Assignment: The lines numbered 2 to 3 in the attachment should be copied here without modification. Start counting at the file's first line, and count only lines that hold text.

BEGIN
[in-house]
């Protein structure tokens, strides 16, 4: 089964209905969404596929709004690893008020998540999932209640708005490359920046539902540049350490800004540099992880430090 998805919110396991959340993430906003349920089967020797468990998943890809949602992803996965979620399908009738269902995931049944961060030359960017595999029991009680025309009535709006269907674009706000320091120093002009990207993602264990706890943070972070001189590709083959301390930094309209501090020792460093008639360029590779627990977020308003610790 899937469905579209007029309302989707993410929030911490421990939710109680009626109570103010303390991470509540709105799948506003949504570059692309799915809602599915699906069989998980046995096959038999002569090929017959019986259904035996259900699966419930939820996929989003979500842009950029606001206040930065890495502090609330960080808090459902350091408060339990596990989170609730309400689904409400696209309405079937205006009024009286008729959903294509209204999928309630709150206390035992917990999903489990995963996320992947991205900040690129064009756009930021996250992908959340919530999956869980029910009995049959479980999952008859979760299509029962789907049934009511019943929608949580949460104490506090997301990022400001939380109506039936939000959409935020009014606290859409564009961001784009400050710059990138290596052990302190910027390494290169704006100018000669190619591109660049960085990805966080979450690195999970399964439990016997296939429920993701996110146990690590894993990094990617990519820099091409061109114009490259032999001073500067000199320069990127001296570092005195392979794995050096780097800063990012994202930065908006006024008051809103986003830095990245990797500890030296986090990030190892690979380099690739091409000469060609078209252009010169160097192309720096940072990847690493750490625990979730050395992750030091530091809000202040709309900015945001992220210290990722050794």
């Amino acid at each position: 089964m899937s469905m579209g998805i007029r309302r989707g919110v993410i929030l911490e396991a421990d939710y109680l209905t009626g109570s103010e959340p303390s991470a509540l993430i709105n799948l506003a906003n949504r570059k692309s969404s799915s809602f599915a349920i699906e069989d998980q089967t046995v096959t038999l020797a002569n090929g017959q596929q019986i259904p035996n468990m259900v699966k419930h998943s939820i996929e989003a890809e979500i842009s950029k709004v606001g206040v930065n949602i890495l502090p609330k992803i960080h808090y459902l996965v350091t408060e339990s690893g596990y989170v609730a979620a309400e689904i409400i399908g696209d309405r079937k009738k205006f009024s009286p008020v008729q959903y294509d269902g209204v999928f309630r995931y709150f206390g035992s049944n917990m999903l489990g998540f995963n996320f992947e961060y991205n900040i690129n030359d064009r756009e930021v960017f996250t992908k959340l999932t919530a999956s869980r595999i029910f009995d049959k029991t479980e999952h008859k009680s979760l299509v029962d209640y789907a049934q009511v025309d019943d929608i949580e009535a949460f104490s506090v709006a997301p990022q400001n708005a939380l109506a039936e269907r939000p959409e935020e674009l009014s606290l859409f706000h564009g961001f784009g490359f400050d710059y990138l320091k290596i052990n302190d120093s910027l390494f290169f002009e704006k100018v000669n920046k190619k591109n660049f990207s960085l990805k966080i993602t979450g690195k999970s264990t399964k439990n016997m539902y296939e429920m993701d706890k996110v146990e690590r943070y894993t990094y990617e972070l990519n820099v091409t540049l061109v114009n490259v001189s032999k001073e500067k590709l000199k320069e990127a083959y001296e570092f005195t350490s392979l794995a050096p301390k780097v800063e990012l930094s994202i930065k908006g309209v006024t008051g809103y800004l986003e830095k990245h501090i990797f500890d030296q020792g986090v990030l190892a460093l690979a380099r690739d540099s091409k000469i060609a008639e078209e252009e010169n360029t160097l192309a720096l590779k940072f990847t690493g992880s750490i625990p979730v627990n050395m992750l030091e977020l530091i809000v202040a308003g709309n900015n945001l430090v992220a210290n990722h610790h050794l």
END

């Protein structure tokens, strides 16, 4: 089964209905969404596929709004690893008020998540999932209640708005490359920046539902540049350490800004540099992880430090 998805919110396991959340993430906003349920089967020797468990998943890809949602992803996965979620399908009738269902995931049944961060030359960017595999029991009680025309009535709006269907674009706000320091120093002009990207993602264990706890943070972070001189590709083959301390930094309209501090020792460093008639360029590779627990977020308003610790 899937469905579209007029309302989707993410929030911490421990939710109680009626109570103010303390991470509540709105799948506003949504570059692309799915809602599915699906069989998980046995096959038999002569090929017959019986259904035996259900699966419930939820996929989003979500842009950029606001206040930065890495502090609330960080808090459902350091408060339990596990989170609730309400689904409400696209309405079937205006009024009286008729959903294509209204999928309630709150206390035992917990999903489990995963996320992947991205900040690129064009756009930021996250992908959340919530999956869980029910009995049959479980999952008859979760299509029962789907049934009511019943929608949580949460104490506090997301990022400001939380109506039936939000959409935020009014606290859409564009961001784009400050710059990138290596052990302190910027390494290169704006100018000669190619591109660049960085990805966080979450690195999970399964439990016997296939429920993701996110146990690590894993990094990617990519820099091409061109114009490259032999001073500067000199320069990127001296570092005195392979794995050096780097800063990012994202930065908006006024008051809103986003830095990245990797500890030296986090990030190892690979380099690739091409000469060609078209252009010169160097192309720096940072990847690493750490625990979730050395992750030091530091809000202040709309900015945001992220210290990722050794």
């Amino acid at each position: 089964m899937s469905m579209g998805i007029r309302r989707g919110v993410i929030l911490e396991a421990d939710y109680l209905t009626g109570s103010e959340p303390s991470a509540l993430i709105n799948l506003a906003n949504r570059k692309s969404s799915s809602f599915a349920i699906e069989d998980q089967t046995v096959t038999l020797a002569n090929g017959q596929q019986i259904p035996n468990m259900v699966k419930h998943s939820i996929e989003a890809e979500i842009s950029k709004v606001g206040v930065n949602i890495l502090p609330k992803i960080h808090y459902l996965v350091t408060e339990s690893g596990y989170v609730a979620a309400e689904i409400i399908g696209d309405r079937k009738k205006f009024s009286p008020v008729q959903y294509d269902g209204v999928f309630r995931y709150f206390g035992s049944n917990m999903l489990g998540f995963n996320f992947e961060y991205n900040i690129n030359d064009r756009e930021v960017f996250t992908k959340l999932t919530a999956s869980r595999i029910f009995d049959k029991t479980e999952h008859k009680s979760l299509v029962d209640y789907a049934q009511v025309d019943d929608i949580e009535a949460f104490s506090v709006a997301p990022q400001n708005a939380l109506a039936e269907r939000p959409e935020e674009l009014s606290l859409f706000h564009g961001f784009g490359f400050d710059y990138l320091k290596i052990n302190d120093s910027l390494f290169f002009e704006k100018v000669n920046k190619k591109n660049f990207s960085l990805k966080i993602t979450g690195k999970s264990t399964k439990n016997m539902y296939e429920m993701d706890k996110v146990e690590r943070y894993t990094y990617e972070l990519n820099v091409t540049l061109v114009n490259v001189s032999k001073e500067k590709l000199k320069e990127a083959y001296e570092f005195t350490s392979l794995a050096p301390k780097v800063e990012l930094s994202i930065k908006g309209v006024t008051g809103y800004l986003e830095k990245h501090i990797f500890d030296q020792g986090v990030l190892a460093l690979a380099r690739d540099s091409k000469i060609a008639e078209e252009e010169n360029t160097l192309a720096l590779k940072f990847t690493g992880s750490i625990p979730v627990n050395m992750l030091e977020l530091i809000v202040a308003g709309n900015n945001l430090v992220a210290n990722h610790h050794l």